Something different today, but still in the “Random Ruminations” category – a little story from one of my Facebook political group friends, Bob Crespo :
THE GHOSTS OF SAN GENNARO FEASTS PAST, OR WHY I HATED RUDY BEFORE HATING RUDY WAS COOL
In the 1990s I worked at the San Gennaro Feast in Manhattan’s Little Italy for about 5 years running, an 11-day affair that saw Mulberry Street transformed for 12 blocks starting at Canal Street and ending on Houston Street. This is the largest, longest and most famous Italian American street fair in the country, and a popular enough attraction to be mentioned in tourist brochures, but is the only touristy thing attended overwhelmingly by New Yorkers themselves and Greater Metropolitan Area residents.
It centers around the 2 weekends surrounding the September 19th Feast Day of San Gennaro, who turns out to be a bishop of Naples, Italy who was martyred by some Roman Emperor way back in 305 AD for rubbing him the wrong way. Emperors, Holy Roman or otherwise, tend to be a touchy lot, and it’s best for most of us to avoid them if we value our heads.
The fact that almost no one knows a thing about San Gennaro is not an issue at all, however, and Mulberry Street was selected because it’s the block in Little Italy with the church, the beautiful Basilica of St. Patrick where the opening ceremonies and a short parade begins, kicking off the festivities.
Mulberry Street is transformed into a carnival for 11 days, closed to vehicular traffic and lined on both sides of the street with everything from simple wooden booths to elaborate carnival trailers, selling sausage and peppers, zeppoles, Italian Ices, sweet confections and other ethnic culinary treats, sideshow attractions, kiddie rides, games of chance lined with young fellows trying to win a kewpie doll for their special girls, vendors selling jewelry, T-shirts, CDs or souvenir merchandise, clown-ducking booths and, finally, to the very heart of the San Gennaro Feast and where I came in, in one of dozens of wine and beer vending booths keeping the whole enterprise lubricated, happy and animated.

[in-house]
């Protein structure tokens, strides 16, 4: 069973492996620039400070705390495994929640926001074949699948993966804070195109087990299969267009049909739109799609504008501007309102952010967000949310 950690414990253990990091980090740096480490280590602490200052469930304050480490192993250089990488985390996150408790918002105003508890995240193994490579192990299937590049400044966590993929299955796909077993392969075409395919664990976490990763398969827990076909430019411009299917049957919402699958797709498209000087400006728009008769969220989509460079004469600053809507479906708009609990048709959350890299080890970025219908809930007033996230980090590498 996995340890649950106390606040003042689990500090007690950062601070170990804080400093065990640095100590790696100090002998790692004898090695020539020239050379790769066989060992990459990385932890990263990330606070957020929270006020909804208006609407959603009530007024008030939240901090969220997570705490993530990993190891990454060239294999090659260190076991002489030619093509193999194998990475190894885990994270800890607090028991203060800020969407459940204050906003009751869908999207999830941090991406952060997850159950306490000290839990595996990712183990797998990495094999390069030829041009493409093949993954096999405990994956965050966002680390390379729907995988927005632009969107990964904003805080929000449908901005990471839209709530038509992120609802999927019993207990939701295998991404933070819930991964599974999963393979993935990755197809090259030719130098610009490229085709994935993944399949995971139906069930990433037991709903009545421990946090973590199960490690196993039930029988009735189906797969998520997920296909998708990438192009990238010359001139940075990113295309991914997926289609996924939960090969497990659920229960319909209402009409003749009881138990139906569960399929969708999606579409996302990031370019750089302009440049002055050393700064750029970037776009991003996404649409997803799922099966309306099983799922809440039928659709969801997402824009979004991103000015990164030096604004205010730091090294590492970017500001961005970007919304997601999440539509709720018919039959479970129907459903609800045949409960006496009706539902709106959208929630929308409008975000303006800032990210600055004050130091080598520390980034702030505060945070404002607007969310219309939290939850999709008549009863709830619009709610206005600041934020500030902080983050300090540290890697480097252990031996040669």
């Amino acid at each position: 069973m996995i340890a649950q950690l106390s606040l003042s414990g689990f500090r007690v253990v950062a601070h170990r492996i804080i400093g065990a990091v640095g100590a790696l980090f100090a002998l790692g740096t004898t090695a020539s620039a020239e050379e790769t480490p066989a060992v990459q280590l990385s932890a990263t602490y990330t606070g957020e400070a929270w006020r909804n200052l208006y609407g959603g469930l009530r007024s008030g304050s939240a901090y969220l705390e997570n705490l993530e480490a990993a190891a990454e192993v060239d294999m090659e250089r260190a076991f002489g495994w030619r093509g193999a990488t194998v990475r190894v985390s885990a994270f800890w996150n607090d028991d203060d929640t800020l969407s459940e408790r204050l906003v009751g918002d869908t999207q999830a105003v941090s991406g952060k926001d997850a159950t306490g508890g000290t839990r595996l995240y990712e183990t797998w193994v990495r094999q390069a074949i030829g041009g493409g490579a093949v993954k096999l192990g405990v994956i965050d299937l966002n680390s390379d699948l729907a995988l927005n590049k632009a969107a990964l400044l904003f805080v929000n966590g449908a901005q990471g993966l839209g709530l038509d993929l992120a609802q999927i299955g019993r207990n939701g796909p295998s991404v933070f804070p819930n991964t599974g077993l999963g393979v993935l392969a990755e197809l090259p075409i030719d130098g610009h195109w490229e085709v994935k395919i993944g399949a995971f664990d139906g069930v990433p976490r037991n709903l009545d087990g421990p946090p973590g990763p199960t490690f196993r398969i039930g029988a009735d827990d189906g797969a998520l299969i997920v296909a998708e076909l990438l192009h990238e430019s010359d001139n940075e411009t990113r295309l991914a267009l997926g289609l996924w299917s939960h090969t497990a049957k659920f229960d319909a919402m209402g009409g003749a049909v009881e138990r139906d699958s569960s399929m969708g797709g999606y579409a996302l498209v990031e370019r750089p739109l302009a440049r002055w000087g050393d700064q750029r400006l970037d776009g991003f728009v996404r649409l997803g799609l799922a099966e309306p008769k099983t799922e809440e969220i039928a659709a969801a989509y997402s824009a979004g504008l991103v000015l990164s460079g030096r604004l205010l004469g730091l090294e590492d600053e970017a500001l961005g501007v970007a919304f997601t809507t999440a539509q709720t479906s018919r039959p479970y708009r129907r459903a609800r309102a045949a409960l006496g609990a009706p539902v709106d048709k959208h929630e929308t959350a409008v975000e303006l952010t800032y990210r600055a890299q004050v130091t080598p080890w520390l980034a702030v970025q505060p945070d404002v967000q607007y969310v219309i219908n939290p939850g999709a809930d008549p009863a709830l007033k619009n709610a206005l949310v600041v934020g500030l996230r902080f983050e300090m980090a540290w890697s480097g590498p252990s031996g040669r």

I just so happened to be the very best wine vendor in the San Gennaro Feast, approaching the job like a carnival barker and spending 11 days in row selling my wares at the top of my lungs. New York City street festivals are legendary for their chaos, and are noisy and crowded affairs, with exactly no specific itinerary and holding different charms for different people.
People just sort of wander where their feet takes them, and when they wandered in the vicinity of my wine booth they were likely to hear any or all of these lines:
“My wine is better, my beer is colder – it’s just that simple!”
“Check your watches, it’s Vino Time”
“Step right up for liquid love, ladies! Form a line!”
“Let’s talk, people… because Chianti!”
“Whatever the question is, wine is the answer!
(the rest after the break)
I worked for a young man named Ciro, an Italian immigrant I met in the ice cream business who became a wine wholesale sales rep, where he made the connection to be able to rent several booths at the San Gennaro Feast, a coup for anyone in the street vendor world. And yes, these connections were of the dark variety, as in the Mafia. No sense dancing around that fact. I never asked questions, just showed up and did my work, for which I was paid very well.
His other booths were food stands selling calamari and other seafood, where I had no desire to spend 12 hours a day reeking of squid, and where my talents as a barker would be wasted. Ciro put me where I belonged, and I sold more beer and wine than any other 2 wine booths combined. I rarely encountered any of the wiseguys who were the shadow bureaucracy of the Feast, dealing only with Ciro and my thousands of customers.